Endangered chimpanzee threatened by habitat loss caused by climate change
The future survival of the Nigerian-Cameroon Chimpanzee (Pan troglodytes ellioti) is being seriously threatened by climate change, a new study published in BMC Evolutionary Biology warns.
By the year 2080, the chimp subspecies’ dramatic loss of habitat may be so extensive that it may struggle to survive, the authors wrote. They say their findings suggest that climate change may be harming chimpanzee population to a greater extent that previously realized.
Pan troglodytes ellioti is the rarest of all chimpanzee subspecies. Today, there are only about 6,000 individuals left, experts have estimated. Previous studies had shown how their habitats were being threatened by agriculture, logging and illegal hunting. The researchers say their study is the first to comprehensively look at the possible effects of climate change.
Lead author, Paul Sesink Clee, Graduate Research Fellow at Drexel University, US, said:
“The Nigeria-Cameroon chimpanzee is perhaps the least studied of all chimpanzee subspecies. This is the first time that their distribution and habitat has been studied in such detail, and the data used to predict how their habitats might alter under climate change.”
“We were surprised to see that the Nigeria-Cameroon chimpanzees living in the savanna-woodland habitat of central Cameroon are under the most immediate threat of climate change, and may completely lose their habitat within our lifetime.”
The scientists mapped the chimpanzees’ locations using reports of sightings, evidence of activity including tools and nests, and hair and fecal samples gathered for genetic analyses. It is one of the very few groups studying Nigeria-Cameroon chimpanzees.
They mapped the geographical distribution of two distinct populations of P. t. ellioti – one population in the mountainous rainforests of western Cameron, and the other in central Cameroon where three distinct habitats overlap to form a mosaic of forest-woodland-savanna.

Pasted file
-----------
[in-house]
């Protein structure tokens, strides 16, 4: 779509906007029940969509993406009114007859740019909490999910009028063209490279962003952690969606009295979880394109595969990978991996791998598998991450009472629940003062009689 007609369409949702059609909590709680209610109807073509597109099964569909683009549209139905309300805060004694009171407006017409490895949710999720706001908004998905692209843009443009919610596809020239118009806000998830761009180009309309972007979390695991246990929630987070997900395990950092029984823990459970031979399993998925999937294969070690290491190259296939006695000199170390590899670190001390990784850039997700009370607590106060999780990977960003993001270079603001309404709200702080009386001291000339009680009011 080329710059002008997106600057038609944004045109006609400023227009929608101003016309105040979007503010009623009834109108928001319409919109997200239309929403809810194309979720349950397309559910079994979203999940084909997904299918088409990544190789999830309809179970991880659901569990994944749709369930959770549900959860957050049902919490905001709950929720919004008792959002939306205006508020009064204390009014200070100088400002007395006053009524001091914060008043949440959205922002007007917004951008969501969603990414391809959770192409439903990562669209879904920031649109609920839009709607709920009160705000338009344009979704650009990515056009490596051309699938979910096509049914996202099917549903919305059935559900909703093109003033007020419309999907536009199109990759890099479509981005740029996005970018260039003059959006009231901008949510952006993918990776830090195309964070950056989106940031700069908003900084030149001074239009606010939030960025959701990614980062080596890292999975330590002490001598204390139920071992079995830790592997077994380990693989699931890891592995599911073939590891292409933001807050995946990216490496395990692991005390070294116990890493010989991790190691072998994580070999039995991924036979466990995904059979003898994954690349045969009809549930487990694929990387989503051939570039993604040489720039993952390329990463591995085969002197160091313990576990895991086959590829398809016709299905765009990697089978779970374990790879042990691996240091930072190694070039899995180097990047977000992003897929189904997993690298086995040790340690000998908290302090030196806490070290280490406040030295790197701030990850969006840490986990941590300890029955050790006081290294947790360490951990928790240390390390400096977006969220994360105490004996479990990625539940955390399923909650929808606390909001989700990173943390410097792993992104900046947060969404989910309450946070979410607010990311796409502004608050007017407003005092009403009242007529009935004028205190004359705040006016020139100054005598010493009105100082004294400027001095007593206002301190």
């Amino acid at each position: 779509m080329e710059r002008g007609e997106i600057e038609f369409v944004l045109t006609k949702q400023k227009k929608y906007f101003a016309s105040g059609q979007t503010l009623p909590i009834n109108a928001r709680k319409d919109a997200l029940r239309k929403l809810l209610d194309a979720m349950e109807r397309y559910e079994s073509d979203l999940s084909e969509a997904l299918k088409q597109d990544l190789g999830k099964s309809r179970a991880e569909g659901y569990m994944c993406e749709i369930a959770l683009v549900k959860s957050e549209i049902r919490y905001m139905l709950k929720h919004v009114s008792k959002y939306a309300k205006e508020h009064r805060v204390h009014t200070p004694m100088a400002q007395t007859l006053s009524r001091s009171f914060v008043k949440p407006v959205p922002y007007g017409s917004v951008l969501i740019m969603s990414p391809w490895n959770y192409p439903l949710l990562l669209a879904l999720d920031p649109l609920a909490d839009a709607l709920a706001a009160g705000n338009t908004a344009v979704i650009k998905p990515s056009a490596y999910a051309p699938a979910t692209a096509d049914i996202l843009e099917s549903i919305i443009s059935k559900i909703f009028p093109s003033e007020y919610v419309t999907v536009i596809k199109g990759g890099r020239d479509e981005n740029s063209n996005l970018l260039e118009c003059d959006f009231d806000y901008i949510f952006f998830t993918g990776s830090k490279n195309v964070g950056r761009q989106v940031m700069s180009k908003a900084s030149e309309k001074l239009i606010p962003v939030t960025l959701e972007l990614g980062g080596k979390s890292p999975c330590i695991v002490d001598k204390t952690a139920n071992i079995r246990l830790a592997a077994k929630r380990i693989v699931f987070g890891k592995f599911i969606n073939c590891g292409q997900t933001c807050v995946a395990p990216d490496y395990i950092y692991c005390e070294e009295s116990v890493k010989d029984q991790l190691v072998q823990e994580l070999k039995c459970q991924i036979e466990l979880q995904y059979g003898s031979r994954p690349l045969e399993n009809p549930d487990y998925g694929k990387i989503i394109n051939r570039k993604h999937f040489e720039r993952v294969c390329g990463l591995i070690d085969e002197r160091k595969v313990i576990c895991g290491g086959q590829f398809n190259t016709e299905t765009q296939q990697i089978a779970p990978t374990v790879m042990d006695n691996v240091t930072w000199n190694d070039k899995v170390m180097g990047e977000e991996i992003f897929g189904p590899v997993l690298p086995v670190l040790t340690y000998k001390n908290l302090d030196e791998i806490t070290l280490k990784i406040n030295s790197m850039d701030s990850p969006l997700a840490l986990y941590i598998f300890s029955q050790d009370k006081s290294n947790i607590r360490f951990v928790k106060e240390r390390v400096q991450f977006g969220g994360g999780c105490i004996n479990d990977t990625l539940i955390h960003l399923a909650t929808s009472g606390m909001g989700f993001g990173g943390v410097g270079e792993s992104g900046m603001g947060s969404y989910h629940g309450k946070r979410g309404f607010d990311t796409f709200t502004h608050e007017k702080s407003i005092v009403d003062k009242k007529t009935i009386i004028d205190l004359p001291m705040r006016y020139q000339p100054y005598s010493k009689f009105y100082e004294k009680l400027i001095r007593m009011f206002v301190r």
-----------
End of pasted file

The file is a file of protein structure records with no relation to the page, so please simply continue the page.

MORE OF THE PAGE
“Ngambe”, a chimpanzee rescued from illegal animal trafficking who now lives at the Limbe Wildlife Center in Cameroon. (Credit: Paul Sesink Clee. Image: Eurekalert)
These fragile ecotones (ecosystems) are believed to be vital in driving variation and diversification of species across the planet.
The researchers combined the population data they had gathered with the environmental characteristics of their locations (including tree cover, vegetation, slope and climate) to determine how habitat influences the distribution of the Nigeria-Cameroon Chimpanzee.
They then created climate change scenarios for years 2020, 2050 and 2080 to predict how these habitats might change. The scenarios were provided by the United Nations’ Intergovernmental Panel on Climate Change and considered a varying range of factors including use of non-fossil and fossil fuels, environmental protection efforts, and human population growth.
Lead author Paul R. Sesink Clee (Image: Drexel University)
While the populations in the mountainous rainforest habitat were predicted not to be significantly affected, the ecotone habitat of the second population was forecast to decline rapidly under all scenarios by the end of this decade. In fact, they could disappear nearly entirely in the worst case scenario by 2080.
As approximately half of all existing Nigeria-Cameroon chimpanzees live in the ecotone habitat of central Cameroon, their findings suggest that this subspecies of chimpanzee is especially vulnerable to climate change.
The authors point out that their models do not factor in chimpanzees’ potential ability to adapt to changing habitats, or migrate to new areas with optimal conditions.